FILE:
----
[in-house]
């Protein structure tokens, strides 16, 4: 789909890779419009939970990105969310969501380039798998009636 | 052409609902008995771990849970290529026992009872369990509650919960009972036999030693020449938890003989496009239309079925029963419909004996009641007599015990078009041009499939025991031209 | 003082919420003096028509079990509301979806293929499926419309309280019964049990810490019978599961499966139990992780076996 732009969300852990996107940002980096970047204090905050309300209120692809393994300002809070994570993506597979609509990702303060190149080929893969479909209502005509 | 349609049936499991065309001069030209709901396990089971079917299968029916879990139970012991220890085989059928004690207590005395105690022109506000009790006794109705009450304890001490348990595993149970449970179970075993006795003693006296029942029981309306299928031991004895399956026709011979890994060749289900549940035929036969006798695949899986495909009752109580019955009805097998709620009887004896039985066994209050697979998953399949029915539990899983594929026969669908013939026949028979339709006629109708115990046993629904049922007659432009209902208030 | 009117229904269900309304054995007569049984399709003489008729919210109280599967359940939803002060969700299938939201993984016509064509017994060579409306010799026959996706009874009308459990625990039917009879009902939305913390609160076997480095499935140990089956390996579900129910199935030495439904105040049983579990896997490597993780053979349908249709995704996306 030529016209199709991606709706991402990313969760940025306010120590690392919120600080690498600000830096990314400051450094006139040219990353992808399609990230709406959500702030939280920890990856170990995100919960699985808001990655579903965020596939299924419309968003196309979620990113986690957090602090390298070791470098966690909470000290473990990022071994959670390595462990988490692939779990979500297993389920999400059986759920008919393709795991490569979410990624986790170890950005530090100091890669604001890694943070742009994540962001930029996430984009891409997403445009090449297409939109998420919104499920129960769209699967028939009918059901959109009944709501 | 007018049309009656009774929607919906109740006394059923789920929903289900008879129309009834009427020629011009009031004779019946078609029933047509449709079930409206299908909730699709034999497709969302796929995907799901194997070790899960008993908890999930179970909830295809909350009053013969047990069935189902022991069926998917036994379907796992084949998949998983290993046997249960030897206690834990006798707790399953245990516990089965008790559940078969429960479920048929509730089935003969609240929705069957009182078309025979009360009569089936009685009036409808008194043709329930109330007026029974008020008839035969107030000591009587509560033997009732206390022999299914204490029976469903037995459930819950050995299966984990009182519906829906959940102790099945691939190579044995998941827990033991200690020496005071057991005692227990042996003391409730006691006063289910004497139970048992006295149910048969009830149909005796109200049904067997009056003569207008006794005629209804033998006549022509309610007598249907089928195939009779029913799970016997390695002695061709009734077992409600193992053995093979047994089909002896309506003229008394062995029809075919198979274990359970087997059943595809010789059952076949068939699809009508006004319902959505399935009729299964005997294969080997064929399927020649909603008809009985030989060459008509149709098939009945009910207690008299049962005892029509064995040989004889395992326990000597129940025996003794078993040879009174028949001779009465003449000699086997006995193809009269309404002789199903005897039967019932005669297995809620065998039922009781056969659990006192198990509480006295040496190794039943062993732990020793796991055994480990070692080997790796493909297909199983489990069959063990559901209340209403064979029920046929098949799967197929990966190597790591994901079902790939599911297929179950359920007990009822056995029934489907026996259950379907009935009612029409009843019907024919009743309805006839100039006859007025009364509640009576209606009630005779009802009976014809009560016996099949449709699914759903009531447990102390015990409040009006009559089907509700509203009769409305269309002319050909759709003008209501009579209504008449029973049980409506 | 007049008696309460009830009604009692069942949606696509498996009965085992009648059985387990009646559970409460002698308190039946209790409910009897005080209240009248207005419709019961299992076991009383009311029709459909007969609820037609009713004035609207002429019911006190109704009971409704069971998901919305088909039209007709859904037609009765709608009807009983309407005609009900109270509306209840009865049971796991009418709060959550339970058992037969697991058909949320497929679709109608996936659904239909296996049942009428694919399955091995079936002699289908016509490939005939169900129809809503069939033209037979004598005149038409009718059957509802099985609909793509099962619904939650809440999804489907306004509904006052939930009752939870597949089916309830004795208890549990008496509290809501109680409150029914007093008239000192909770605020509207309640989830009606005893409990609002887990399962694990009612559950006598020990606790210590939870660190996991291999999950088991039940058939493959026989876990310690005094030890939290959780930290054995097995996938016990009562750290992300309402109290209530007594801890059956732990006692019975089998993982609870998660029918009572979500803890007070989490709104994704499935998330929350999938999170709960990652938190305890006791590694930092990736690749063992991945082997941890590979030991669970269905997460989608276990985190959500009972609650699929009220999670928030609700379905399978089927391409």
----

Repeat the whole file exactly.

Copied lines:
[in-house]
């Protein structure tokens, strides 16, 4: 789909890779419009939970990105969310969501380039798998009636 | 052409609902008995771990849970290529026992009872369990509650919960009972036999030693020449938890003989496009239309079925029963419909004996009641007599015990078009041009499939025991031209 | 003082919420003096028509079990509301979806293929499926419309309280019964049990810490019978599961499966139990992780076996 732009969300852990996107940002980096970047204090905050309300209120692809393994300002809070994570993506597979609509990702303060190149080929893969479909209502005509 | 349609049936499991065309001069030209709901396990089971079917299968029916879990139970012991220890085989059928004690207590005395105690022109506000009790006794109705009450304890001490348990595993149970449970179970075993006795003693006296029942029981309306299928031991004895399956026709011979890994060749289900549940035929036969006798695949899986495909009752109580019955009805097998709620009887004896039985066994209050697979998953399949029915539990899983594929026969669908013939026949028979339709006629109708115990046993629904049922007659432009209902208030 | 009117229904269900309304054995007569049984399709003489008729919210109280599967359940939803002060969700299938939201993984016509064509017994060579409306010799026959996706009874009308459990625990039917009879009902939305913390609160076997480095499935140990089956390996579900129910199935030495439904105040049983579990896997490597993780053979349908249709995704996306 030529016209199709991606709706991402990313969760940025306010120590690392919120600080690498600000830096990314400051450094006139040219990353992808399609990230709406959500702030939280920890990856170990995100919960699985808001990655579903965020596939299924419309968003196309979620990113986690957090602090390298070791470098966690909470000290473990990022071994959670390595462990988490692939779990979500297993389920999400059986759920008919393709795991490569979410990624986790170890950005530090100091890669604001890694943070742009994540962001930029996430984009891409997403445009090449297409939109998420919104499920129960769209699967028939009918059901959109009944709501 | 007018049309009656009774929607919906109740006394059923789920929903289900008879129309009834009427020629011009009031004779019946078609029933047509449709079930409206299908909730699709034999497709969302796929995907799901194997070790899960008993908890999930179970909830295809909350009053013969047990069935189902022991069926998917036994379907796992084949998949998983290993046997249960030897206690834990006798707790399953245990516990089965008790559940078969429960479920048929509730089935003969609240929705069957009182078309025979009360009569089936009685009036409808008194043709329930109330007026029974008020008839035969107030000591009587509560033997009732206390022999299914204490029976469903037995459930819950050995299966984990009182519906829906959940102790099945691939190579044995998941827990033991200690020496005071057991005692227990042996003391409730006691006063289910004497139970048992006295149910048969009830149909005796109200049904067997009056003569207008006794005629209804033998006549022509309610007598249907089928195939009779029913799970016997390695002695061709009734077992409600193992053995093979047994089909002896309506003229008394062995029809075919198979274990359970087997059943595809010789059952076949068939699809009508006004319902959505399935009729299964005997294969080997064929399927020649909603008809009985030989060459008509149709098939009945009910207690008299049962005892029509064995040989004889395992326990000597129940025996003794078993040879009174028949001779009465003449000699086997006995193809009269309404002789199903005897039967019932005669297995809620065998039922009781056969659990006192198990509480006295040496190794039943062993732990020793796991055994480990070692080997790796493909297909199983489990069959063990559901209340209403064979029920046929098949799967197929990966190597790591994901079902790939599911297929179950359920007990009822056995029934489907026996259950379907009935009612029409009843019907024919009743309805006839100039006859007025009364509640009576209606009630005779009802009976014809009560016996099949449709699914759903009531447990102390015990409040009006009559089907509700509203009769409305269309002319050909759709003008209501009579209504008449029973049980409506 | 007049008696309460009830009604009692069942949606696509498996009965085992009648059985387990009646559970409460002698308190039946209790409910009897005080209240009248207005419709019961299992076991009383009311029709459909007969609820037609009713004035609207002429019911006190109704009971409704069971998901919305088909039209007709859904037609009765709608009807009983309407005609009900109270509306209840009865049971796991009418709060959550339970058992037969697991058909949320497929679709109608996936659904239909296996049942009428694919399955091995079936002699289908016509490939005939169900129809809503069939033209037979004598005149038409009718059957509802099985609909793509099962619904939650809440999804489907306004509904006052939930009752939870597949089916309830004795208890549990008496509290809501109680409150029914007093008239000192909770605020509207309640989830009606005893409990609002887990399962694990009612559950006598020990606790210590939870660190996991291999999950088991039940058939493959026989876990310690005094030890939290959780930290054995097995996938016990009562750290992300309402109290209530007594801890059956732990006692019975089998993982609870998660029918009572979500803890007070989490709104994704499935998330929350999938999170709960990652938190305890006791590694930092990736690749063992991945082997941890590979030991669970269905997460989608276990985190959500009972609650699929009220999670928030609700379905399978089927391409």